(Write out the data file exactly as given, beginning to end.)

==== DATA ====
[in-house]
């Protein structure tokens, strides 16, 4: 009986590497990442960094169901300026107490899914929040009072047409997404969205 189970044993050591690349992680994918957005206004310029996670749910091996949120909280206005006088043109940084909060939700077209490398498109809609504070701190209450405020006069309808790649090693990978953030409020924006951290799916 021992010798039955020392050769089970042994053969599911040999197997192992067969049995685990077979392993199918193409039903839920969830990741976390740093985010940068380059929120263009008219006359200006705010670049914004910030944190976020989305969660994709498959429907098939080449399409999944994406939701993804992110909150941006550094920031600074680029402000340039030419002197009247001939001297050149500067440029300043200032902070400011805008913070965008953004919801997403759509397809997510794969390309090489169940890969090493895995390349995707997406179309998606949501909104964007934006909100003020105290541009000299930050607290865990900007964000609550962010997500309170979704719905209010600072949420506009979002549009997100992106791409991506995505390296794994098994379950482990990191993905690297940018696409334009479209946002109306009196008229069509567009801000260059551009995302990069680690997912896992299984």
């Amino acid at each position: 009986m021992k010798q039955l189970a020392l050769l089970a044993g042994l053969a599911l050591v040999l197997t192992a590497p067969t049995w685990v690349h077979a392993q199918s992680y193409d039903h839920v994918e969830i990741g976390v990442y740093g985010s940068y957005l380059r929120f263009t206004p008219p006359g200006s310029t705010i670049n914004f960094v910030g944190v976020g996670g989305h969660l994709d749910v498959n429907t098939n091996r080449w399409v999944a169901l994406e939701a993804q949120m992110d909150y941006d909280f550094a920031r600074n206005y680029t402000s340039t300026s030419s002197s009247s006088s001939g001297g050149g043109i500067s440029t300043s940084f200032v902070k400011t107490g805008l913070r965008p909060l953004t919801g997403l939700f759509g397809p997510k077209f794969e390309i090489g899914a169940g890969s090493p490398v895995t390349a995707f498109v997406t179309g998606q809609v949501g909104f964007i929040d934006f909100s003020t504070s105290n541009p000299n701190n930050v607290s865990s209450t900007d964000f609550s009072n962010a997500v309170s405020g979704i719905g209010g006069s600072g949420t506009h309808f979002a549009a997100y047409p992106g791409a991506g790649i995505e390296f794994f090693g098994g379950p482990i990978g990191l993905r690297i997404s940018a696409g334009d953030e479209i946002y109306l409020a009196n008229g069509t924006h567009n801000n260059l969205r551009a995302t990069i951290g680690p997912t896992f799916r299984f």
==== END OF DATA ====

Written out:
[in-house]
């Protein structure tokens, strides 16, 4: 009986590497990442960094169901300026107490899914929040009072047409997404969205 189970044993050591690349992680994918957005206004310029996670749910091996949120909280206005006088043109940084909060939700077209490398498109809609504070701190209450405020006069309808790649090693990978953030409020924006951290799916 021992010798039955020392050769089970042994053969599911040999197997192992067969049995685990077979392993199918193409039903839920969830990741976390740093985010940068380059929120263009008219006359200006705010670049914004910030944190976020989305969660994709498959429907098939080449399409999944994406939701993804992110909150941006550094920031600074680029402000340039030419002197009247001939001297050149500067440029300043200032902070400011805008913070965008953004919801997403759509397809997510794969390309090489169940890969090493895995390349995707997406179309998606949501909104964007934006909100003020105290541009000299930050607290865990900007964000609550962010997500309170979704719905209010600072949420506009979002549009997100992106791409991506995505390296794994098994379950482990990191993905690297940018696409334009479209946002109306009196008229069509567009801000260059551009995302990069680690997912896992299984």
């Amino acid at each position: 009986m021992k010798q039955l189970a020392l050769l089970a044993g042994l053969a599911l050591v040999l197997t192992a590497p067969t049995w685990v690349h077979a392993q199918s992680y193409d039903h839920v994918e969830i990741g976390v990442y740093g985010s940068y957005l380059r929120f263009t206004p008219p006359g200006s310029t705010i670049n914004f960094v910030g944190v976020g996670g989305h969660l994709d749910v498959n429907t098939n091996r080449w399409v999944a169901l994406e939701a993804q949120m992110d909150y941006d909280f550094a920031r600074n206005y680029t402000s340039t300026s030419s002197s009247s006088s001939g001297g050149g043109i500067s440029t300043s940084f200032v902070k400011t107490g805008l913070r965008p909060l953004t919801g997403l939700f759509g397809p997510k077209f794969e390309i090489g899914a169940g890969s090493p490398v895995t390349a995707f498109v997406t179309g998606q809609v949501g909104f964007i929040d934006f909100s003020t504070s105290n541009p000299n701190n930050v607290s865990s209450t900007d964000f609550s009072n962010a997500v309170s405020g979704i719905g209010g006069s600072g949420t506009h309808f979002a549009a997100y047409p992106g791409a991506g790649i995505e390296f794994f090693g098994g379950p482990i990978g990191l993905r690297i997404s940018a696409g334009d953030e479209i946002y109306l409020a009196n008229g069509t924006h567009n801000n260059l969205r551009a995302t990069i951290g680690p997912t896992f799916r299984f």